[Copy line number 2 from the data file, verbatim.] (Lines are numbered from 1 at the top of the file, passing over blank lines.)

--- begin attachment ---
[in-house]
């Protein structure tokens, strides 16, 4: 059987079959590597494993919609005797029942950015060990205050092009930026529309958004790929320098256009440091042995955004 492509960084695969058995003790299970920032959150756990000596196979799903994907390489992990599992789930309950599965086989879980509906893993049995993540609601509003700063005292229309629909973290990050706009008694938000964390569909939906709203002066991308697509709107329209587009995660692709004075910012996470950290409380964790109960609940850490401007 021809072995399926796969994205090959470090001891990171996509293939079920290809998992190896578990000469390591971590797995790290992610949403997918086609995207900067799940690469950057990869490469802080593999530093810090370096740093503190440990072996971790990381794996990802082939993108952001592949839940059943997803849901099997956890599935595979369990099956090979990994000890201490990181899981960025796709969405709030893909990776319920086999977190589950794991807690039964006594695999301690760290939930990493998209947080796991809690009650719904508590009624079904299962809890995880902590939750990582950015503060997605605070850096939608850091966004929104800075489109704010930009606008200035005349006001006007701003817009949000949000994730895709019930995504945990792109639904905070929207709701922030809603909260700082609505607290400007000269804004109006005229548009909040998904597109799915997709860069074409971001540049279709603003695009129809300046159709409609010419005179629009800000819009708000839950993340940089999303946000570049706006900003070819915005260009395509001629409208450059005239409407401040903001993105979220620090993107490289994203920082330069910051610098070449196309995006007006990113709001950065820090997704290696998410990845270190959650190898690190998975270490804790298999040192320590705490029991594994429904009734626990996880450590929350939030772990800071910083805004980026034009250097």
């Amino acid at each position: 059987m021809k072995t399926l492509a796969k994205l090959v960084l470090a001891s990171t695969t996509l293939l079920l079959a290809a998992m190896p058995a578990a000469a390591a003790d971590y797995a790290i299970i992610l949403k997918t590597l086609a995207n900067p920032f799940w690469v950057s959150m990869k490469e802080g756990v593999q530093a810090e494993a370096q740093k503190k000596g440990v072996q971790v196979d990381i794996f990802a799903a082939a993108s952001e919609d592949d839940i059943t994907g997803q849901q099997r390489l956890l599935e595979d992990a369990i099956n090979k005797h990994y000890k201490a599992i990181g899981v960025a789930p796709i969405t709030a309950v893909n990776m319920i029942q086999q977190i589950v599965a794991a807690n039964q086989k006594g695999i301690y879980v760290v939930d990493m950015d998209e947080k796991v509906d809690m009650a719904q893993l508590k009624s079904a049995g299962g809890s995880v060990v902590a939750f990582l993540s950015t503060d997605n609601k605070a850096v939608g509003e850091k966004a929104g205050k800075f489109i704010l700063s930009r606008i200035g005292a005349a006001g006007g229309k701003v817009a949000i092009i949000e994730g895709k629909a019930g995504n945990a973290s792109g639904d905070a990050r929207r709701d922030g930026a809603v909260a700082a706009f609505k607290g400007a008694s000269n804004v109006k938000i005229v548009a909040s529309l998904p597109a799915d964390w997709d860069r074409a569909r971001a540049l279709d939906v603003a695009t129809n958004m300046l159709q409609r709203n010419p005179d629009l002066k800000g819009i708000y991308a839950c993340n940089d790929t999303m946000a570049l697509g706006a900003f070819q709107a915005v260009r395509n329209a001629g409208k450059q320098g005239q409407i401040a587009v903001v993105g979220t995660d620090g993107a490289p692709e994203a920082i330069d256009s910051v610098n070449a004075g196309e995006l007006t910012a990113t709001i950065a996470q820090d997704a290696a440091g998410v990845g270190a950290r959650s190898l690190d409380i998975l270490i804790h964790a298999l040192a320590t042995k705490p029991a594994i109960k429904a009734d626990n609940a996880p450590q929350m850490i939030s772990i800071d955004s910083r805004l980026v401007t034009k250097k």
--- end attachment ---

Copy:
């Protein structure tokens, strides 16, 4: 059987079959590597494993919609005797029942950015060990205050092009930026529309958004790929320098256009440091042995955004 492509960084695969058995003790299970920032959150756990000596196979799903994907390489992990599992789930309950599965086989879980509906893993049995993540609601509003700063005292229309629909973290990050706009008694938000964390569909939906709203002066991308697509709107329209587009995660692709004075910012996470950290409380964790109960609940850490401007 021809072995399926796969994205090959470090001891990171996509293939079920290809998992190896578990000469390591971590797995790290992610949403997918086609995207900067799940690469950057990869490469802080593999530093810090370096740093503190440990072996971790990381794996990802082939993108952001592949839940059943997803849901099997956890599935595979369990099956090979990994000890201490990181899981960025796709969405709030893909990776319920086999977190589950794991807690039964006594695999301690760290939930990493998209947080796991809690009650719904508590009624079904299962809890995880902590939750990582950015503060997605605070850096939608850091966004929104800075489109704010930009606008200035005349006001006007701003817009949000949000994730895709019930995504945990792109639904905070929207709701922030809603909260700082609505607290400007000269804004109006005229548009909040998904597109799915997709860069074409971001540049279709603003695009129809300046159709409609010419005179629009800000819009708000839950993340940089999303946000570049706006900003070819915005260009395509001629409208450059005239409407401040903001993105979220620090993107490289994203920082330069910051610098070449196309995006007006990113709001950065820090997704290696998410990845270190959650190898690190998975270490804790298999040192320590705490029991594994429904009734626990996880450590929350939030772990800071910083805004980026034009250097």